7 In an antenna of the character described, an antenna rod comprising a plurality of telescoped sections of difierent diameters, a housing for said antenna; and means for withdrawing and returning said antenna rod to said housing, including a pair of brackets, each bracket having a gear rotatably mounted thereon and a roller driven by the gear and engageable with said antenna, two driving gears meshing with one another, one of said driving gears meshing with the gear on one of said brackets and the other driving gear meshing with the gear on the other of said brackets, each of said brackets .being mounted for movement in an are having its center coinciding with the center of the driving gear meshing with said gear carried by the respective brackets, a device for resiliently urging said brackets toward one another, and a device for driving one of said driving gears.

In an antenna of the character described, an antenna rod comprising a plurality of telescoped sections of different diameters, a housing for said antenna; a gear box mounted on said housing; a pair of brackets pivotally mounted in said gear box, said brackets each carrying a roller engageable with said antenna, said rollers being on opposite sides of the antenna for extending and retracting said antenna from said housing; means resiliently urging said brackets about their pivots and toward one another for causing frictional engagement between said rollers and antenna; a gear carried by each of said brackets and connected in driving relation with the roller carried by the respective brackets; a driving gear carried by each bracket, said driving gears meshing with one another and with the roller driving gear carried by the respective brackets, said driving gears having their axes coincident with the axes of the pivots for the respective brackets; and means for driving one of said driving gears.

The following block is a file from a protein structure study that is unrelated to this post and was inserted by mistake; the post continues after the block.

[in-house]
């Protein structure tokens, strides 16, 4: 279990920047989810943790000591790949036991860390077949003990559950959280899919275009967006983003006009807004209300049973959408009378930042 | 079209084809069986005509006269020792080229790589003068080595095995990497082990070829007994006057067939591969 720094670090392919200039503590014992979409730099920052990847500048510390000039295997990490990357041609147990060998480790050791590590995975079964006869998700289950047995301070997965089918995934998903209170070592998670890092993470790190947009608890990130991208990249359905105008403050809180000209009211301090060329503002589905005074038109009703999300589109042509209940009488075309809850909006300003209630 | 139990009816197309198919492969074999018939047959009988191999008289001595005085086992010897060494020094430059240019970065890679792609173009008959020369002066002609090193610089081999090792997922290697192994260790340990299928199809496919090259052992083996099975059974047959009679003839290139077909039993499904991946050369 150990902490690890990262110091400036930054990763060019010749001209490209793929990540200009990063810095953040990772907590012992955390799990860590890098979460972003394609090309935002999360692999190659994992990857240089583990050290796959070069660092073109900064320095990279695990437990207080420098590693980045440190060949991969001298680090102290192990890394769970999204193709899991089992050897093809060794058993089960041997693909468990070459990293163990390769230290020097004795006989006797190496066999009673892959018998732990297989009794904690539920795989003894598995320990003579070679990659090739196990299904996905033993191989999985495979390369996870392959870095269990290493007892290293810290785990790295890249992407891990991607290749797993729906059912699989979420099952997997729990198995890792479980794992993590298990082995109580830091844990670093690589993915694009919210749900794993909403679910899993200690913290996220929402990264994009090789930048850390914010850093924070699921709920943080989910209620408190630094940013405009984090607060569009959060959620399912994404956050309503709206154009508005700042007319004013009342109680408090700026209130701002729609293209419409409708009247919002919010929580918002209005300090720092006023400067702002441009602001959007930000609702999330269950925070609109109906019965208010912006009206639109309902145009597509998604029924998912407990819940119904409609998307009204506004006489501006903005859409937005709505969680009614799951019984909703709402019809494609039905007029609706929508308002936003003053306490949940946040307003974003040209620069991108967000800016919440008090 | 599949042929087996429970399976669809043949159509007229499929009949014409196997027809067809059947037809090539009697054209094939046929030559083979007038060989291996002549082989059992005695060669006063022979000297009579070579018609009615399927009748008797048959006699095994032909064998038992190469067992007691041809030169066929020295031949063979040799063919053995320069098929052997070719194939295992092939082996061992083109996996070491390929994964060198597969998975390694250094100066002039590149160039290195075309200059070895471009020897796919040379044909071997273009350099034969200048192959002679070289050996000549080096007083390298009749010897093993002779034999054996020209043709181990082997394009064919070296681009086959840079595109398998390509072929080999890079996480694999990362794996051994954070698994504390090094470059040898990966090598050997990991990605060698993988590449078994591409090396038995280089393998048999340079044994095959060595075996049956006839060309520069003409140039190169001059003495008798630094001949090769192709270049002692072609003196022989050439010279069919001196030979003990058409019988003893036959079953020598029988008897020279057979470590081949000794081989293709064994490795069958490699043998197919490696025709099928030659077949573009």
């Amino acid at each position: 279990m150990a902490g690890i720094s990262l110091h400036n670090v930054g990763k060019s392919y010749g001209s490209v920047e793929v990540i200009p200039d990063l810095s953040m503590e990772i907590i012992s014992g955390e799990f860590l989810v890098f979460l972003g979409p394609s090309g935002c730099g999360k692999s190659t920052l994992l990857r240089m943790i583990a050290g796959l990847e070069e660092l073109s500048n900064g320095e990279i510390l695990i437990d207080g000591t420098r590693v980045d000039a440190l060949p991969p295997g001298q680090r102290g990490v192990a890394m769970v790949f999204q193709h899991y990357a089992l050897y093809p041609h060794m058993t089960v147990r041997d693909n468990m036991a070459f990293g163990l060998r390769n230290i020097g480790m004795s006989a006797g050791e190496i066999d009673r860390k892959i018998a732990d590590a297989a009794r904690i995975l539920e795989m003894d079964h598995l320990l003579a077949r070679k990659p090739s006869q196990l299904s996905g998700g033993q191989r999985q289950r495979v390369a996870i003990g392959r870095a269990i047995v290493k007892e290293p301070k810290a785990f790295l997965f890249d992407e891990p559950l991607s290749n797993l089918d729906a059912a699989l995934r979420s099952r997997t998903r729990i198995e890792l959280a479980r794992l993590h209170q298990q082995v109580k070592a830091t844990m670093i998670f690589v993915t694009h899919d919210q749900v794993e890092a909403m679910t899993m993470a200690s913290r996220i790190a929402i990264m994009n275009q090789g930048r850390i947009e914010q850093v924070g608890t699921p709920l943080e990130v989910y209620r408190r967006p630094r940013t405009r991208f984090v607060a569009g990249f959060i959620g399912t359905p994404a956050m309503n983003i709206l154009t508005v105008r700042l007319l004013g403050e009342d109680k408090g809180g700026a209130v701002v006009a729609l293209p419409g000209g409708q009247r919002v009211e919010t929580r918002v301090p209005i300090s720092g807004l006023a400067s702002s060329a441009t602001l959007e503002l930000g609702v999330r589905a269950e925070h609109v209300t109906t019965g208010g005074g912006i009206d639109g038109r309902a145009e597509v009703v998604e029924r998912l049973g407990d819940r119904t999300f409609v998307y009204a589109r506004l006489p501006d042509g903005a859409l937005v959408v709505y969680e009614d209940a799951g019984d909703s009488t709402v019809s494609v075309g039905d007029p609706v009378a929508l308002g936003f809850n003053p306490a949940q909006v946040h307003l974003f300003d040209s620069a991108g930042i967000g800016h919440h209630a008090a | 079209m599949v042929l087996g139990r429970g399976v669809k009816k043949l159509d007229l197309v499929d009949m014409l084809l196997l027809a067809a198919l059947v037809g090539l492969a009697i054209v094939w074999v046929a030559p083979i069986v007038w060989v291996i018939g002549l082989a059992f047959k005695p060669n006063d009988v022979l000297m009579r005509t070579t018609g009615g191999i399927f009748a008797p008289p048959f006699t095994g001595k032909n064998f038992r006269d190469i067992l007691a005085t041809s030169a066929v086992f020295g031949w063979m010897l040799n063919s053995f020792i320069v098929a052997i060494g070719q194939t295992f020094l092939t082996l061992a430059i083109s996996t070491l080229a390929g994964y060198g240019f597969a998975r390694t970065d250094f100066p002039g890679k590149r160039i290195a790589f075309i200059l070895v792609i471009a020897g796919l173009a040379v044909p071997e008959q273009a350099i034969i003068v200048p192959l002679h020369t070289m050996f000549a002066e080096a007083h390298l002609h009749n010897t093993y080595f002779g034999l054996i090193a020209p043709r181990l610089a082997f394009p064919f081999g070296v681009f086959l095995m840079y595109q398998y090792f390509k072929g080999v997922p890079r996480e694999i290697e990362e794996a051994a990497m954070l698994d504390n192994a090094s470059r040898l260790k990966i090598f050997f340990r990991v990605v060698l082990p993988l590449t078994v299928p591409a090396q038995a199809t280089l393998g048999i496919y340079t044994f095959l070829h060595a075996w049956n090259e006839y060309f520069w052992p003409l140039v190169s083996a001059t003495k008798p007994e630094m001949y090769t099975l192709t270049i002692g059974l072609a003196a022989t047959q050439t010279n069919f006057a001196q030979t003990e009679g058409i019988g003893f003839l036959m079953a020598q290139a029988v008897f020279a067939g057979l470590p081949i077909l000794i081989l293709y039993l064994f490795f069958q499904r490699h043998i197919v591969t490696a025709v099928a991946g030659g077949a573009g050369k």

ARTHUR T. MACE.

Referenced by
Citing PatentFiling datePublication dateApplicantTitle
US2553611 *May 24, 1949May 22, 1951Brackett Richard TRetractable whip antenna
US2838953 *Oct 8, 1953Jun 17, 1958Casco Products CorpPower-operated radio antenna
US2933597 *Oct 24, 1956Apr 19, 1960Gen Motors CorpElectrical antenna control circuit
US2938207 *Jun 13, 1956May 24, 1960Gen Bronze CorpMotor-controlled automobile radio antenna
US4875009 *Dec 16, 1987Oct 17, 1989Eaton CorporationCircuit board and sensing coil positioning system for proximity sensor
US4914388 *Jun 30, 1988Apr 3, 1990Eaton CorporationDual output sensor for detecting the proximity of a reciprocating member
Classifications
U.S. Classification52/111, 343/906, 200/47, 226/49, 318/14, 318/468, 343/901
International ClassificationH01Q1/10, H01Q1/08
Cooperative ClassificationH01Q1/103
European ClassificationH01Q1/10B